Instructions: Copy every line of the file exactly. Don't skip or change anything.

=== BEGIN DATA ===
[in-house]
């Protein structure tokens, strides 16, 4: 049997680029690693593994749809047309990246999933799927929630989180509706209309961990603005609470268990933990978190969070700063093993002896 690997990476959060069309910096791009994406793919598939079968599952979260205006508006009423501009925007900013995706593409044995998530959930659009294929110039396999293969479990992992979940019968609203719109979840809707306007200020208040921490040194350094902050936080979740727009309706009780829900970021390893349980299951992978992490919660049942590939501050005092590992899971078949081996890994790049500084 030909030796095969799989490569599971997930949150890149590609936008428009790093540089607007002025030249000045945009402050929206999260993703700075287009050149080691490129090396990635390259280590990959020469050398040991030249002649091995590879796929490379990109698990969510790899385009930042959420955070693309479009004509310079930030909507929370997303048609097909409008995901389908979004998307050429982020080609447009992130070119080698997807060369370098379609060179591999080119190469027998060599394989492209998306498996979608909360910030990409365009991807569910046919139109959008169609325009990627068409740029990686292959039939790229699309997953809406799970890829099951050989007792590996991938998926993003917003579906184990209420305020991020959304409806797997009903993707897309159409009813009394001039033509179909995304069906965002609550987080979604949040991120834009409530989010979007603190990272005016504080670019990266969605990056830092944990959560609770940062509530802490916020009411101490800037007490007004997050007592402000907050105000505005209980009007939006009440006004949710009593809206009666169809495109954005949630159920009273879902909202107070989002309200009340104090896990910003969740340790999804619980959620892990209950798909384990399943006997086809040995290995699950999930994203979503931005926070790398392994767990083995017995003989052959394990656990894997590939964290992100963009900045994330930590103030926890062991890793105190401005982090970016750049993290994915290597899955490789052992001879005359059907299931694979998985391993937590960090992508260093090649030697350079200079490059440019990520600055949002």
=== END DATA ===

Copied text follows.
[in-house]
């Protein structure tokens, strides 16, 4: 049997680029690693593994749809047309990246999933799927929630989180509706209309961990603005609470268990933990978190969070700063093993002896 690997990476959060069309910096791009994406793919598939079968599952979260205006508006009423501009925007900013995706593409044995998530959930659009294929110039396999293969479990992992979940019968609203719109979840809707306007200020208040921490040194350094902050936080979740727009309706009780829900970021390893349980299951992978992490919660049942590939501050005092590992899971078949081996890994790049500084 030909030796095969799989490569599971997930949150890149590609936008428009790093540089607007002025030249000045945009402050929206999260993703700075287009050149080691490129090396990635390259280590990959020469050398040991030249002649091995590879796929490379990109698990969510790899385009930042959420955070693309479009004509310079930030909507929370997303048609097909409008995901389908979004998307050429982020080609447009992130070119080698997807060369370098379609060179591999080119190469027998060599394989492209998306498996979608909360910030990409365009991807569910046919139109959008169609325009990627068409740029990686292959039939790229699309997953809406799970890829099951050989007792590996991938998926993003917003579906184990209420305020991020959304409806797997009903993707897309159409009813009394001039033509179909995304069906965002609550987080979604949040991120834009409530989010979007603190990272005016504080670019990266969605990056830092944990959560609770940062509530802490916020009411101490800037007490007004997050007592402000907050105000505005209980009007939006009440006004949710009593809206009666169809495109954005949630159920009273879902909202107070989002309200009340104090896990910003969740340790999804619980959620892990209950798909384990399943006997086809040995290995699950999930994203979503931005926070790398392994767990083995017995003989052959394990656990894997590939964290992100963009900045994330930590103030926890062991890793105190401005982090970016750049993290994915290597899955490789052992001879005359059907299931694979998985391993937590960090992508260093090649030697350079200079490059440019990520600055949002």